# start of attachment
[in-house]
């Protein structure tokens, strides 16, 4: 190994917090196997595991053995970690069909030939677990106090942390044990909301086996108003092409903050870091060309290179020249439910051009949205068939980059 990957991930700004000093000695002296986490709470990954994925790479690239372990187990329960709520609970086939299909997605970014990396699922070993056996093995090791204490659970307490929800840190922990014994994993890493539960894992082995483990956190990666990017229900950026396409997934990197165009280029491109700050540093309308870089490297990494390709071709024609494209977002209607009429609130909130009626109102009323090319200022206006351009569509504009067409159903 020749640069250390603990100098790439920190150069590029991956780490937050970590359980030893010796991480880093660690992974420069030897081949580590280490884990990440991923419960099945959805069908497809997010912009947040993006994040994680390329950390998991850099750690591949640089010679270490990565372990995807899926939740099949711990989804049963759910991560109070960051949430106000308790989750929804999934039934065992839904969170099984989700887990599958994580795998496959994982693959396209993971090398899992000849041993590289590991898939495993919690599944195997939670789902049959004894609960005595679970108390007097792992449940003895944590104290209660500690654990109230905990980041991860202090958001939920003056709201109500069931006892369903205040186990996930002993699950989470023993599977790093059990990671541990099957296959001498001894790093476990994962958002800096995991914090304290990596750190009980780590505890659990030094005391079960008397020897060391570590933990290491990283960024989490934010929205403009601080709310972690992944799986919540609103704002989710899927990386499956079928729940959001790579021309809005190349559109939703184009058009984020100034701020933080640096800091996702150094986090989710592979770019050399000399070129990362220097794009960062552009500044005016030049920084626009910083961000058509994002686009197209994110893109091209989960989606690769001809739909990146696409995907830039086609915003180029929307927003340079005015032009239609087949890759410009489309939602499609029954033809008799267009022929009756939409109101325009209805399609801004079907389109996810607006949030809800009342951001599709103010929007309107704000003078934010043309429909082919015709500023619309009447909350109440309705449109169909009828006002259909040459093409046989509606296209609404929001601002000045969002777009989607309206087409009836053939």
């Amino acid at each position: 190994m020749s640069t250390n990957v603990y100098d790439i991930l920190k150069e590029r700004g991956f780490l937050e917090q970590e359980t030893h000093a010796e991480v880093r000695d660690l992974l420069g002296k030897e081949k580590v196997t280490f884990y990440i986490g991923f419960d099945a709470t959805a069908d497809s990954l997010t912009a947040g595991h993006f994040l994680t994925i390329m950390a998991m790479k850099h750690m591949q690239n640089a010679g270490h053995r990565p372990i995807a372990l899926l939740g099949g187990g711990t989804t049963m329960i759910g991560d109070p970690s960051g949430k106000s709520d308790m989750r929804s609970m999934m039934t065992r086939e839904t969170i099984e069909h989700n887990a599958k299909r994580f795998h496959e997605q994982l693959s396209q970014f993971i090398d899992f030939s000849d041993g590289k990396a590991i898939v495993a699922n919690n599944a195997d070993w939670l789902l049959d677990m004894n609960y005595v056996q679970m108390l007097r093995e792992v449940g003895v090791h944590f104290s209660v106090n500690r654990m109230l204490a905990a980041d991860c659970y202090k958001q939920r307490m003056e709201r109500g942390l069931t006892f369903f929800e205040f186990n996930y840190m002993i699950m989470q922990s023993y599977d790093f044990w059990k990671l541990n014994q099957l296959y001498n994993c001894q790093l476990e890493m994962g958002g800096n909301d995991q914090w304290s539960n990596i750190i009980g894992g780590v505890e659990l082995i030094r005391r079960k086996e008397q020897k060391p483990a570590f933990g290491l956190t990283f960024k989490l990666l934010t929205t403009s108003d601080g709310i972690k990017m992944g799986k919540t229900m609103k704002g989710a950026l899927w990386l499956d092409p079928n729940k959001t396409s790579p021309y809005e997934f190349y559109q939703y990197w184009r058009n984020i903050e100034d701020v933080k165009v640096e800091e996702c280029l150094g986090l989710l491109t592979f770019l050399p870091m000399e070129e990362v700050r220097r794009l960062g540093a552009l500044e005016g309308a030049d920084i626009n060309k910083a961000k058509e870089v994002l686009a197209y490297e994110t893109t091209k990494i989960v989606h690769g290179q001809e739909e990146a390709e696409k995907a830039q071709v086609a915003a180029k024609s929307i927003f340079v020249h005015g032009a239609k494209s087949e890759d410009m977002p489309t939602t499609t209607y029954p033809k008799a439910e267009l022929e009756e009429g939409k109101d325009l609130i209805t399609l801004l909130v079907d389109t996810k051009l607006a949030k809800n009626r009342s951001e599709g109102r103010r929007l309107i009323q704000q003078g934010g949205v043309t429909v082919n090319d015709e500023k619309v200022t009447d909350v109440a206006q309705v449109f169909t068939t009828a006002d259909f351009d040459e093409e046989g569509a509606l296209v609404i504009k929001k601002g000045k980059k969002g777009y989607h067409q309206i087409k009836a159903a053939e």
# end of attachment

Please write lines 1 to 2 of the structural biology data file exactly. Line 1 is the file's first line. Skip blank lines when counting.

[in-house]
């Protein structure tokens, strides 16, 4: 190994917090196997595991053995970690069909030939677990106090942390044990909301086996108003092409903050870091060309290179020249439910051009949205068939980059 990957991930700004000093000695002296986490709470990954994925790479690239372990187990329960709520609970086939299909997605970014990396699922070993056996093995090791204490659970307490929800840190922990014994994993890493539960894992082995483990956190990666990017229900950026396409997934990197165009280029491109700050540093309308870089490297990494390709071709024609494209977002209607009429609130909130009626109102009323090319200022206006351009569509504009067409159903 020749640069250390603990100098790439920190150069590029991956780490937050970590359980030893010796991480880093660690992974420069030897081949580590280490884990990440991923419960099945959805069908497809997010912009947040993006994040994680390329950390998991850099750690591949640089010679270490990565372990995807899926939740099949711990989804049963759910991560109070960051949430106000308790989750929804999934039934065992839904969170099984989700887990599958994580795998496959994982693959396209993971090398899992000849041993590289590991898939495993919690599944195997939670789902049959004894609960005595679970108390007097792992449940003895944590104290209660500690654990109230905990980041991860202090958001939920003056709201109500069931006892369903205040186990996930002993699950989470023993599977790093059990990671541990099957296959001498001894790093476990994962958002800096995991914090304290990596750190009980780590505890659990030094005391079960008397020897060391570590933990290491990283960024989490934010929205403009601080709310972690992944799986919540609103704002989710899927990386499956079928729940959001790579021309809005190349559109939703184009058009984020100034701020933080640096800091996702150094986090989710592979770019050399000399070129990362220097794009960062552009500044005016030049920084626009910083961000058509994002686009197209994110893109091209989960989606690769001809739909990146696409995907830039086609915003180029929307927003340079005015032009239609087949890759410009489309939602499609029954033809008799267009022929009756939409109101325009209805399609801004079907389109996810607006949030809800009342951001599709103010929007309107704000003078934010043309429909082919015709500023619309009447909350109440309705449109169909009828006002259909040459093409046989509606296209609404929001601002000045969002777009989607309206087409009836053939």